Desperately Seeking the News 

Selling out

Selling out

As alternative papers like the Nashville Scene become increasingly profitable—and more subject to corporate takeovers by media chains—the nationwide Association of Alternative Newsweeklies (AAN) is considering amending its rules to make it easier for chain-owned, “alternative” papers to join the organization.

“Just because you’re a daily [paper], that doesn’t mean you’re somehow impure,” explained AAN board member John Saltas, publisher of the Salt Lake City Private Eye Weekly. “It’s only a matter of time,” he said, before many alternative papers are swallowed up by someone higher on the food chain. “We don’t like dailies. We don’t want to help them or teach them anything about our business, but we can’t keep hiding under rocks.”

In 1992, AAN voted to exclude any newspaper “owned by a daily newspaper publishing company” because, as one AAN member argued, everyone understood that “the daily newspapers are the enemy.” Now an AAN task force has recommended eliminating the automatic exclusion of daily-owned papers. AAN members, however, could still blackball papers that don’t present a “positive editorial alternative to mainstream journalism.”

AAN president Jeff vonKaenel said he trusts the organization’s members to prevent newspaper chains like Gannett or Knight-Ridder from buying or starting alternative papers and gaining a foothold in the organization.

“That’s not going to happen,” he said. “The [general] membership is made up of people who are competing with dailies. They’re more extreme on this issue than the people who run AAN.” VonKaenel predicts the rule change will allow AAN to evaluate newspapers on a case-by-case basis focusing on editorial content and independence rather than on ownership. He also sees little reason to distinguish alternative papers owned by dailies from papers controlled by other kinds of media companies. Even several AAN papers are now owned by rapidly growing chains of alternative papers such as Stern Publishing and New Times.

“What’s the difference between one chain and another?” asked Saltas, who voted against the dailies five years ago but raised the issue again last fall after learning that corporate media buyers had approached a number of AAN members.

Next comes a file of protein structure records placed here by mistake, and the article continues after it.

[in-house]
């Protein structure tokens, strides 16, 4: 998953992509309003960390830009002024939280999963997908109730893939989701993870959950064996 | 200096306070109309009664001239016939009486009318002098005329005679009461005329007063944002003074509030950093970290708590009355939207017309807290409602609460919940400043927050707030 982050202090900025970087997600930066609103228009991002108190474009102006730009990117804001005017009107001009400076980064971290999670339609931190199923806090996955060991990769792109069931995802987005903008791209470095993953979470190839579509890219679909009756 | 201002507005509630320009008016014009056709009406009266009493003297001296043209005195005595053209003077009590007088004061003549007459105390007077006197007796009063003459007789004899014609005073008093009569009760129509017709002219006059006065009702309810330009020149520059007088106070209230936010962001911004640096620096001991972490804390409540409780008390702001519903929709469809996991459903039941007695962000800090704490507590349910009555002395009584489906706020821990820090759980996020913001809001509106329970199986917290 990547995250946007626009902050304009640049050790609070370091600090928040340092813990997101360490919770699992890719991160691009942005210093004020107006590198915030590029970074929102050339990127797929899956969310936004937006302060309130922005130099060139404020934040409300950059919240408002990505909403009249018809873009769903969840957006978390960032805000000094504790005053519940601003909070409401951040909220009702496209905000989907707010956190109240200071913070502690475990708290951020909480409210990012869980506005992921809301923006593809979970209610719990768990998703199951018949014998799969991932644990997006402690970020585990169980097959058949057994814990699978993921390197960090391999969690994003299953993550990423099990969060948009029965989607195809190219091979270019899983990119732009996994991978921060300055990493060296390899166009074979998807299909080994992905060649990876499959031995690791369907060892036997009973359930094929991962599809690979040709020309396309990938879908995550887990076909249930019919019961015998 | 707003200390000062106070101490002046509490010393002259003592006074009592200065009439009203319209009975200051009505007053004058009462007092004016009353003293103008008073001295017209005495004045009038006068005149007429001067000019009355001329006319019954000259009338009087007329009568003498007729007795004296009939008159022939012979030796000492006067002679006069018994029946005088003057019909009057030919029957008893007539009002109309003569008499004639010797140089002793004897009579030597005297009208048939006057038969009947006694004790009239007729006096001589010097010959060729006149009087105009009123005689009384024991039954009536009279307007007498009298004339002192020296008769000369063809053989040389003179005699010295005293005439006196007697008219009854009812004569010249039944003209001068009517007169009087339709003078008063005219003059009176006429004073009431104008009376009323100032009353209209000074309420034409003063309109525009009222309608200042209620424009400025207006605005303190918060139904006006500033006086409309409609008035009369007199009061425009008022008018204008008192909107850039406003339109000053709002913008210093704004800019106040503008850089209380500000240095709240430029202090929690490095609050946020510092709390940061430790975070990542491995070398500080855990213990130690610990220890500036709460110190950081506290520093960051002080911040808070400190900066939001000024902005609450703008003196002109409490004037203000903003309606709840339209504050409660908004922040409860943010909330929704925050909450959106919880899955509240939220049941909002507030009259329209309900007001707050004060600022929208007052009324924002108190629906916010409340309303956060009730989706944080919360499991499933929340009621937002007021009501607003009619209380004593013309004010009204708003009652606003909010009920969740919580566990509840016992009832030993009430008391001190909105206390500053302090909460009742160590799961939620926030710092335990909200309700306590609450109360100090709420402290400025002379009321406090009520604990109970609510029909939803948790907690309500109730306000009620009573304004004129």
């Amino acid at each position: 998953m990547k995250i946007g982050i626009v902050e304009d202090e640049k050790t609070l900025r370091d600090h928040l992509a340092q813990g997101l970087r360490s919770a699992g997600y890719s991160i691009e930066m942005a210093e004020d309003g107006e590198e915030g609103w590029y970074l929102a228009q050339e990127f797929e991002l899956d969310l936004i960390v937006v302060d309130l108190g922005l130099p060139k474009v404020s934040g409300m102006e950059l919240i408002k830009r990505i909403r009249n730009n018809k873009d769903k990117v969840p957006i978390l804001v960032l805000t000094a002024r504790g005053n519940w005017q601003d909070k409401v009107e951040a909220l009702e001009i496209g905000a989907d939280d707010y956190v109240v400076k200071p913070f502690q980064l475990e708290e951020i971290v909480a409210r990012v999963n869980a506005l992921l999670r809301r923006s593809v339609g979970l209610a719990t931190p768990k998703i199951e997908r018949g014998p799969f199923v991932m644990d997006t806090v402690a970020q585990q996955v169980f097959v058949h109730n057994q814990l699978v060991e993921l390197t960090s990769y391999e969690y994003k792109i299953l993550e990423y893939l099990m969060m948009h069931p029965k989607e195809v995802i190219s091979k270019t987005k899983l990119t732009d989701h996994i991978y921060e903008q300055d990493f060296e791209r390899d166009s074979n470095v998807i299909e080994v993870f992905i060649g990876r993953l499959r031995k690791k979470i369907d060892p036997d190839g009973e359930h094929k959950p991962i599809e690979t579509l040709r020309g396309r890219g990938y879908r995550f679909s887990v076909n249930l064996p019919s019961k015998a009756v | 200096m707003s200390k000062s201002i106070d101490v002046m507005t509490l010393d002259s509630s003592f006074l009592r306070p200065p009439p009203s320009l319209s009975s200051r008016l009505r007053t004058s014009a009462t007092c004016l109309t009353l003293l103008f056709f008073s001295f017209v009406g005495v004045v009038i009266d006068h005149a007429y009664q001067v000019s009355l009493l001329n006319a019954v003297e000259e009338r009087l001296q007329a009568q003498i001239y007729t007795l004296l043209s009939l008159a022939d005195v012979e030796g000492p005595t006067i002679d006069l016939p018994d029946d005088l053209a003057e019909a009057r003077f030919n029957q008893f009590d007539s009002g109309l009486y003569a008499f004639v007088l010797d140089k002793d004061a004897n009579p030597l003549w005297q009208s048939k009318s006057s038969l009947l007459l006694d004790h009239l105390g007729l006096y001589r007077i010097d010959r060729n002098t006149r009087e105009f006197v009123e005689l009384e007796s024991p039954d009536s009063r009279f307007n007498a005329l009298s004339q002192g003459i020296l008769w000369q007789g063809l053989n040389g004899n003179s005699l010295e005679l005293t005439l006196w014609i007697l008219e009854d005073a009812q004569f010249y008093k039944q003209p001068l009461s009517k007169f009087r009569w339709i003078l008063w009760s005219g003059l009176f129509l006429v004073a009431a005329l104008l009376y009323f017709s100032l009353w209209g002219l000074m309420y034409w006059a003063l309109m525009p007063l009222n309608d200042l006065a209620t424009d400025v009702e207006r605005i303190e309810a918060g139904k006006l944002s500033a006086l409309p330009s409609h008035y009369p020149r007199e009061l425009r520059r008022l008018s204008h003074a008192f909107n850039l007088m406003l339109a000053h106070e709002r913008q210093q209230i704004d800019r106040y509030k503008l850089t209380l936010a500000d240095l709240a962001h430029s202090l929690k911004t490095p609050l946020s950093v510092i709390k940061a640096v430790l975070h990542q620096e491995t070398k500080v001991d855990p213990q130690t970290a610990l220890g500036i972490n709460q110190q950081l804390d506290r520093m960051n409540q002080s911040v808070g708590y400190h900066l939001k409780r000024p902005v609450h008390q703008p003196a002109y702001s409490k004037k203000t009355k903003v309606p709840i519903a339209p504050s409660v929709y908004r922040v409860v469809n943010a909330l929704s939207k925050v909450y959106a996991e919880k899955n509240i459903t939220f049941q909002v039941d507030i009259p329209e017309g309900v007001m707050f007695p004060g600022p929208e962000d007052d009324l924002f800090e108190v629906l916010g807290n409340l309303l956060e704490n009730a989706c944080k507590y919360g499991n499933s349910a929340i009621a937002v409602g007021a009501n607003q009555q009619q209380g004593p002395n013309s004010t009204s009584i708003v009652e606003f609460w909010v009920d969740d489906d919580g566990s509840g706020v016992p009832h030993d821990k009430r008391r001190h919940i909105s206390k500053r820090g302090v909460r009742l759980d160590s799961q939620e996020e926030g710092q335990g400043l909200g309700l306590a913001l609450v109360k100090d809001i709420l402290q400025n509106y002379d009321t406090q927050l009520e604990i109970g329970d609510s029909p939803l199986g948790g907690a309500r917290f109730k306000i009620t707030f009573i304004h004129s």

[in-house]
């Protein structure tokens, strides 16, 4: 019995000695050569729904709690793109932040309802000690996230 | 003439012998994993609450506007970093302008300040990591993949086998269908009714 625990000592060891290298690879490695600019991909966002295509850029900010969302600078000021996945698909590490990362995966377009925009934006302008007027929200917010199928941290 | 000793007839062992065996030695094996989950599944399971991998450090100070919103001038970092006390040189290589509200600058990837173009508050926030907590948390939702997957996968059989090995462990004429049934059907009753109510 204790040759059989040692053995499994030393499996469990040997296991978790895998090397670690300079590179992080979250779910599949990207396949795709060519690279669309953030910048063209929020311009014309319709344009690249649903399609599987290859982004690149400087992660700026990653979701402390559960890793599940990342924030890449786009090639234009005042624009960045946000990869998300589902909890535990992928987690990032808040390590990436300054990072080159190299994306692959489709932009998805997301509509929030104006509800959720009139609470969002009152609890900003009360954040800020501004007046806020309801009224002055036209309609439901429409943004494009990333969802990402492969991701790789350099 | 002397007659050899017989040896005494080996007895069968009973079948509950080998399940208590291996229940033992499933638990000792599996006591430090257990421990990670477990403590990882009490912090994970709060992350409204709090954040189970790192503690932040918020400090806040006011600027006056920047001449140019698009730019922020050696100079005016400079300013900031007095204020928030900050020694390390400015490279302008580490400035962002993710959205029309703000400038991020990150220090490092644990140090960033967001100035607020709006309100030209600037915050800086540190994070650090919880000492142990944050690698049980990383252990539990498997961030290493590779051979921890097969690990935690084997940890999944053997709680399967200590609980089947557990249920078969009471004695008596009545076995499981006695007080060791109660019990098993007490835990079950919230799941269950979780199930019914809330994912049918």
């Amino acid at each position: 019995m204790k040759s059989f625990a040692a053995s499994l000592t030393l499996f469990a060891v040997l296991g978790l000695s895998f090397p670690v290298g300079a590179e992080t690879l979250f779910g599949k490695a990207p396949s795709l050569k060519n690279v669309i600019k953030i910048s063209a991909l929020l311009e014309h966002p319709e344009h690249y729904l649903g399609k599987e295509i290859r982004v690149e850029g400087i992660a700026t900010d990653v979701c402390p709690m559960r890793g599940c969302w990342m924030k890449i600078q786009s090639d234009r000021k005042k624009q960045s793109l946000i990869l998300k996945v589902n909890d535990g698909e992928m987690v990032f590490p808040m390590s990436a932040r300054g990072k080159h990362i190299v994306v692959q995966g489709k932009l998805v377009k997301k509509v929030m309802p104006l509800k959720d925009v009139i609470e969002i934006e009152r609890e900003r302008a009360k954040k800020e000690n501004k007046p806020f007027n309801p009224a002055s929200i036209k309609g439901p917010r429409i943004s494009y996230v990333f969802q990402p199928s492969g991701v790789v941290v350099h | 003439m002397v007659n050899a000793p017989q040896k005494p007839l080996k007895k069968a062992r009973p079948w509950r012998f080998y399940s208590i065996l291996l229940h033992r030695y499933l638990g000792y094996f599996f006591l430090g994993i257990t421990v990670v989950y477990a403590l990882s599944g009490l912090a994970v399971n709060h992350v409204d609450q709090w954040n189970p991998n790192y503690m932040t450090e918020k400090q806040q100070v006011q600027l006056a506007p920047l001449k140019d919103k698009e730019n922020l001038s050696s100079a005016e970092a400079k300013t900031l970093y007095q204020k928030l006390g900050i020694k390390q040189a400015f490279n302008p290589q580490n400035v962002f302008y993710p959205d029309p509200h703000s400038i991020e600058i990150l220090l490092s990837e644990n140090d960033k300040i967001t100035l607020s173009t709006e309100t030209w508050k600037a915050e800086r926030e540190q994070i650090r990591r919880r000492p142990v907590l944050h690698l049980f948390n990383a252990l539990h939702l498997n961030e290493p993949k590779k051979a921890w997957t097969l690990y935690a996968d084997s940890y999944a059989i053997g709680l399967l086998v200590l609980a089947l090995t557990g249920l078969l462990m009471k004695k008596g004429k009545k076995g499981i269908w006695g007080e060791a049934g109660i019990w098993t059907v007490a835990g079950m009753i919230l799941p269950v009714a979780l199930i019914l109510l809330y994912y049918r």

“If someone comes in with a fat offer, well, we’re human beings,” he said. “Are we going to kick someone out of the organization who’s been a member for 20 years, just because he decides to sell his paper?”

Saltas said that if Gannett, the nation’s largest newspaper chain and owner of The Tennessean, bought the Nashville Scene, Saltas would vote to throw Nashville’s alternative paper out of AAN—that is, unless Scene publisher Albie Del Favero and editor Bruce Dobie stayed with the paper. “As long as they’re still there, I would know that everything was OK,” he said. Saltas probably expects that Dobie and Del Favero would, if necessary, return the favor.

Del Favero said he’s “in total agreement” with those who want to change the rule so that, for example, he and Dobie “could also start a small daily paper in another market.” But when it comes to large daily chains like Gannett or Knight-Ridder buying alternative papers, Del Favero said, “I don’t care how good their [alternative] paper was, I guarantee you it would be voted down.”

Many midsize, alternative papers like the Scene started on a shoestring in the 1970s, struggled bitterly against the dailies for a decade or more, but today are well-established and fairly profitable. Now, as the first generation of alternative publishers think about cashing in or starting their own newspaper chains, owners like Del Favero and Saltas understandably want to remain part of the alternative media world they’ve created.

But once an independent, alternative newspaper becomes part of a corporate media chain, whether it’s a chain of dailies or of radio stations, the paper is no longer “independent” or “alternative,” no matter who sits in the editor’s chair.

Instead of eliminating the rule against ownership by a daily paper and trusting its board members to distinguish good publishers from bad ones, AAN should broaden its bylaws to include a presumption that, in most cases, no paper owned by an absentee corporation belongs in the organization. A presumption would keep most chain-owned papers out but allow for exceptions when, for example, one AAN paper buys another.

For the best of reasons, AAN is trying to adapt to the changing status of its members. But the enemy is still the dailies. They define the “alternative” press. And the danger, to paraphrase Pogo, is that the enemy could soon be us.

History lesson

Two weeks ago, both Nashville dailies trumpeted the news. “State last to ratify 15th Amendment,” read the heading on The Tennessean’s front page. “Tennessee finally ratifies 1869 black vote amendment,” said the Banner. The papers made the story look, well, black and white: Modern, well-meaning legislators had finally made up for the racism of some long-dead ex-Confederates.

But it didn’t happen that way. In 1867, by statute, Tennessee gave blacks the right to vote, the first Southern state to do so. In 1870 legislators rejected the 15th Amendment to the U.S. Constitution but only because the amendment was no longer necessary. The day before the vote, state leaders approved a new Tennessee Constitution that guaranteed the right to vote to all men.

Then as now, legislators had mixed motives for their decision. Some supported black suffrage for moral reasons. But most went along because, as one modern historian wrote, otherwise federal troops would have occupied the state.

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